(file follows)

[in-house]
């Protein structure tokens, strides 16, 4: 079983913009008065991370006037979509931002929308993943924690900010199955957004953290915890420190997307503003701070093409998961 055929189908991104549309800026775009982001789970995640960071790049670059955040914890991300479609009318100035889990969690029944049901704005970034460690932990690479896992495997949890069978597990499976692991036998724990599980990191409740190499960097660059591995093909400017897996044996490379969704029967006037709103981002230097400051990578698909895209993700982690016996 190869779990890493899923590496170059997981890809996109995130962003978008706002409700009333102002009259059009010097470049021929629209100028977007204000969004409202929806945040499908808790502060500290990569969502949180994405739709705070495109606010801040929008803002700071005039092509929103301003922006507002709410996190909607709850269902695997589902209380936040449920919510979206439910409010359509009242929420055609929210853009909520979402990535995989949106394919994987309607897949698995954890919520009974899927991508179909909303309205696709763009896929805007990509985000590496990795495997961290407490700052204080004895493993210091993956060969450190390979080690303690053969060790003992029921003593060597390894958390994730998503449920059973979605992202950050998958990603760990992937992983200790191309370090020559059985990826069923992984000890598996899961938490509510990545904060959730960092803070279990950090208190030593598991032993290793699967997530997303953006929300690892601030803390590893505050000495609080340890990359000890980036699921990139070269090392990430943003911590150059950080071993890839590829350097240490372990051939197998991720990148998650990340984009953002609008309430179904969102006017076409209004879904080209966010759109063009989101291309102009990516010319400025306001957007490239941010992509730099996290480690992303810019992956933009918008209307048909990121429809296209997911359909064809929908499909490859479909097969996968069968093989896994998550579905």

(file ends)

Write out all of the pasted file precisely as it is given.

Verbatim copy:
[in-house]
């Protein structure tokens, strides 16, 4: 079983913009008065991370006037979509931002929308993943924690900010199955957004953290915890420190997307503003701070093409998961 055929189908991104549309800026775009982001789970995640960071790049670059955040914890991300479609009318100035889990969690029944049901704005970034460690932990690479896992495997949890069978597990499976692991036998724990599980990191409740190499960097660059591995093909400017897996044996490379969704029967006037709103981002230097400051990578698909895209993700982690016996 190869779990890493899923590496170059997981890809996109995130962003978008706002409700009333102002009259059009010097470049021929629209100028977007204000969004409202929806945040499908808790502060500290990569969502949180994405739709705070495109606010801040929008803002700071005039092509929103301003922006507002709410996190909607709850269902695997589902209380936040449920919510979206439910409010359509009242929420055609929210853009909520979402990535995989949106394919994987309607897949698995954890919520009974899927991508179909909303309205696709763009896929805007990509985000590496990795495997961290407490700052204080004895493993210091993956060969450190390979080690303690053969060790003992029921003593060597390894958390994730998503449920059973979605992202950050998958990603760990992937992983200790191309370090020559059985990826069923992984000890598996899961938490509510990545904060959730960092803070279990950090208190030593598991032993290793699967997530997303953006929300690892601030803390590893505050000495609080340890990359000890980036699921990139070269090392990430943003911590150059950080071993890839590829350097240490372990051939197998991720990148998650990340984009953002609008309430179904969102006017076409209004879904080209966010759109063009989101291309102009990516010319400025306001957007490239941010992509730099996290480690992303810019992956933009918008209307048909990121429809296209997911359909064809929908499909490859479909097969996968069968093989896994998550579905």